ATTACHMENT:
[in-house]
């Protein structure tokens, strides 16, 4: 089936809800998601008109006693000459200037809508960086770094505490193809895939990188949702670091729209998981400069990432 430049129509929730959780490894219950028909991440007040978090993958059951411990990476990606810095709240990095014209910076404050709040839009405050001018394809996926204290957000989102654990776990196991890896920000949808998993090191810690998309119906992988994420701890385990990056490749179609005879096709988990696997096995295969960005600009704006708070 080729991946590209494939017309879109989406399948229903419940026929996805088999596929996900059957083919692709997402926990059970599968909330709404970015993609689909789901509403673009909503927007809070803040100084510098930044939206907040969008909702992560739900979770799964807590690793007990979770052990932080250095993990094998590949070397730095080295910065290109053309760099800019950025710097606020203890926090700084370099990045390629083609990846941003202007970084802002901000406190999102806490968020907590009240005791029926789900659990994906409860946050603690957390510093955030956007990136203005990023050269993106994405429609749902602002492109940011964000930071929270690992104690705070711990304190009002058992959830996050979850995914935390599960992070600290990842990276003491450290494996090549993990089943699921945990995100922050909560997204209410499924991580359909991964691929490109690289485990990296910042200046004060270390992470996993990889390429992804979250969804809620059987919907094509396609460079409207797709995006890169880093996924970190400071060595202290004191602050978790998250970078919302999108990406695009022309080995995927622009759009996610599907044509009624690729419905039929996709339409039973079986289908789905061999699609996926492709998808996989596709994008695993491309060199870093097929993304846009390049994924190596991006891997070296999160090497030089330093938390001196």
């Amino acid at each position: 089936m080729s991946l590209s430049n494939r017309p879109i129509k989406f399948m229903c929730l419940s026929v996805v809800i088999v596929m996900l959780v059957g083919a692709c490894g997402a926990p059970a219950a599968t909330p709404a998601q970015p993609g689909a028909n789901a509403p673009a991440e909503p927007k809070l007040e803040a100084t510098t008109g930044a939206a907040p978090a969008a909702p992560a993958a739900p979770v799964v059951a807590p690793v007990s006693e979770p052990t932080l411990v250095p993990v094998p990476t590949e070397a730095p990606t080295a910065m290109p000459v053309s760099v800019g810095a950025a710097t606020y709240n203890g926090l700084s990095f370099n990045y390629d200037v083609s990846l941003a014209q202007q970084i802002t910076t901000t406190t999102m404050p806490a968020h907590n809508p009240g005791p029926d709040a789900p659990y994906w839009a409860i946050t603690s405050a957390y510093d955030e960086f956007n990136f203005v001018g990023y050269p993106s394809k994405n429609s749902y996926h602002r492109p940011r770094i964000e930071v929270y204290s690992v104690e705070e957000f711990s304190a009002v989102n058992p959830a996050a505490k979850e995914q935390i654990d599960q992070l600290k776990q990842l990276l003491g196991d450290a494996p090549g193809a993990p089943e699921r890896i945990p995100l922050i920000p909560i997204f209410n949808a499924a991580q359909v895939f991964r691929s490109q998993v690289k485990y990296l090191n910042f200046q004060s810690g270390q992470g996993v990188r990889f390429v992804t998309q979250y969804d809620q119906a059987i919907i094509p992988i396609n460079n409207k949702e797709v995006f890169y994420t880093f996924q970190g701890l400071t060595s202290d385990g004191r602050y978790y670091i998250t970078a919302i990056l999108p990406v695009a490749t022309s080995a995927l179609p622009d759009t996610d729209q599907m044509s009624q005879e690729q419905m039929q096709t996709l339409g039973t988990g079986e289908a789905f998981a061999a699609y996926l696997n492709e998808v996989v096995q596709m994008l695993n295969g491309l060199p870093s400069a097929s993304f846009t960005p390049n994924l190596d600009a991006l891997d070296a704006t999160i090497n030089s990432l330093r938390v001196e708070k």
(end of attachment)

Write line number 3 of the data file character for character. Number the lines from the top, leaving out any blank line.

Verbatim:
């Amino acid at each position: 089936m080729s991946l590209s430049n494939r017309p879109i129509k989406f399948m229903c929730l419940s026929v996805v809800i088999v596929m996900l959780v059957g083919a692709c490894g997402a926990p059970a219950a599968t909330p709404a998601q970015p993609g689909a028909n789901a509403p673009a991440e909503p927007k809070l007040e803040a100084t510098t008109g930044a939206a907040p978090a969008a909702p992560a993958a739900p979770v799964v059951a807590p690793v007990s006693e979770p052990t932080l411990v250095p993990v094998p990476t590949e070397a730095p990606t080295a910065m290109p000459v053309s760099v800019g810095a950025a710097t606020y709240n203890g926090l700084s990095f370099n990045y390629d200037v083609s990846l941003a014209q202007q970084i802002t910076t901000t406190t999102m404050p806490a968020h907590n809508p009240g005791p029926d709040a789900p659990y994906w839009a409860i946050t603690s405050a957390y510093d955030e960086f956007n990136f203005v001018g990023y050269p993106s394809k994405n429609s749902y996926h602002r492109p940011r770094i964000e930071v929270y204290s690992v104690e705070e957000f711990s304190a009002v989102n058992p959830a996050a505490k979850e995914q935390i654990d599960q992070l600290k776990q990842l990276l003491g196991d450290a494996p090549g193809a993990p089943e699921r890896i945990p995100l922050i920000p909560i997204f209410n949808a499924a991580q359909v895939f991964r691929s490109q998993v690289k485990y990296l090191n910042f200046q004060s810690g270390q992470g996993v990188r990889f390429v992804t998309q979250y969804d809620q119906a059987i919907i094509p992988i396609n460079n409207k949702e797709v995006f890169y994420t880093f996924q970190g701890l400071t060595s202290d385990g004191r602050y978790y670091i998250t970078a919302i990056l999108p990406v695009a490749t022309s080995a995927l179609p622009d759009t996610d729209q599907m044509s009624q005879e690729q419905m039929q096709t996709l339409g039973t988990g079986e289908a789905f998981a061999a699609y996926l696997n492709e998808v996989v096995q596709m994008l695993n295969g491309l060199p870093s400069a097929s993304f846009t960005p390049n994924l190596d600009a991006l891997d070296a704006t999160i090497n030089s990432l330093r938390v001196e708070k």